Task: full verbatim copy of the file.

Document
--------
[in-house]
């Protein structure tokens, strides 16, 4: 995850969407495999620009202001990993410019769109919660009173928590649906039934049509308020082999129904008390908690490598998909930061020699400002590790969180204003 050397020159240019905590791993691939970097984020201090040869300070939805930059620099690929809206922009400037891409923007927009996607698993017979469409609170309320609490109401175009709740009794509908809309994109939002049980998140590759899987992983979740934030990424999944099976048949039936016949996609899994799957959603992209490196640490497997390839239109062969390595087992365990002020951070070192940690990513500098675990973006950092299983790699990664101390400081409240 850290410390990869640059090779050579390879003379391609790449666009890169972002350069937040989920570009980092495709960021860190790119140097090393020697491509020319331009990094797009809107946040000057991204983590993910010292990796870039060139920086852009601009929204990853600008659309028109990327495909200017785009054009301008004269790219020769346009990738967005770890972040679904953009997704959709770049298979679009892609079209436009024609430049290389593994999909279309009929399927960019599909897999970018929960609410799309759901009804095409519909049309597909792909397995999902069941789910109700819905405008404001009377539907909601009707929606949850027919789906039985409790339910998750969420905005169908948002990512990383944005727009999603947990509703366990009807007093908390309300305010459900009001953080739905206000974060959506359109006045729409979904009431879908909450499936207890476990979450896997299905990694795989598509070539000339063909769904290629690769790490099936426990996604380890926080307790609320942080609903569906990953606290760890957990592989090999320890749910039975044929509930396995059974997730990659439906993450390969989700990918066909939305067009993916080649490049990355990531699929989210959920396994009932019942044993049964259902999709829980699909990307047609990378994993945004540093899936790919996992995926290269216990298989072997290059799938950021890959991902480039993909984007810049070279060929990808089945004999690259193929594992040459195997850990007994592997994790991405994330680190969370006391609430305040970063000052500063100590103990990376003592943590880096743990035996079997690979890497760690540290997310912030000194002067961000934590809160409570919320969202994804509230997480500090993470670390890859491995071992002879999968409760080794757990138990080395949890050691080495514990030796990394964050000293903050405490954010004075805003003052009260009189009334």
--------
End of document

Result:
[in-house]
């Protein structure tokens, strides 16, 4: 995850969407495999620009202001990993410019769109919660009173928590649906039934049509308020082999129904008390908690490598998909930061020699400002590790969180204003 050397020159240019905590791993691939970097984020201090040869300070939805930059620099690929809206922009400037891409923007927009996607698993017979469409609170309320609490109401175009709740009794509908809309994109939002049980998140590759899987992983979740934030990424999944099976048949039936016949996609899994799957959603992209490196640490497997390839239109062969390595087992365990002020951070070192940690990513500098675990973006950092299983790699990664101390400081409240 850290410390990869640059090779050579390879003379391609790449666009890169972002350069937040989920570009980092495709960021860190790119140097090393020697491509020319331009990094797009809107946040000057991204983590993910010292990796870039060139920086852009601009929204990853600008659309028109990327495909200017785009054009301008004269790219020769346009990738967005770890972040679904953009997704959709770049298979679009892609079209436009024609430049290389593994999909279309009929399927960019599909897999970018929960609410799309759901009804095409519909049309597909792909397995999902069941789910109700819905405008404001009377539907909601009707929606949850027919789906039985409790339910998750969420905005169908948002990512990383944005727009999603947990509703366990009807007093908390309300305010459900009001953080739905206000974060959506359109006045729409979904009431879908909450499936207890476990979450896997299905990694795989598509070539000339063909769904290629690769790490099936426990996604380890926080307790609320942080609903569906990953606290760890957990592989090999320890749910039975044929509930396995059974997730990659439906993450390969989700990918066909939305067009993916080649490049990355990531699929989210959920396994009932019942044993049964259902999709829980699909990307047609990378994993945004540093899936790919996992995926290269216990298989072997290059799938950021890959991902480039993909984007810049070279060929990808089945004999690259193929594992040459195997850990007994592997994790991405994330680190969370006391609430305040970063000052500063100590103990990376003592943590880096743990035996079997690979890497760690540290997310912030000194002067961000934590809160409570919320969202994804509230997480500090993470670390890859491995071992002879999968409760080794757990138990080395949890050691080495514990030796990394964050000293903050405490954010004075805003003052009260009189009334």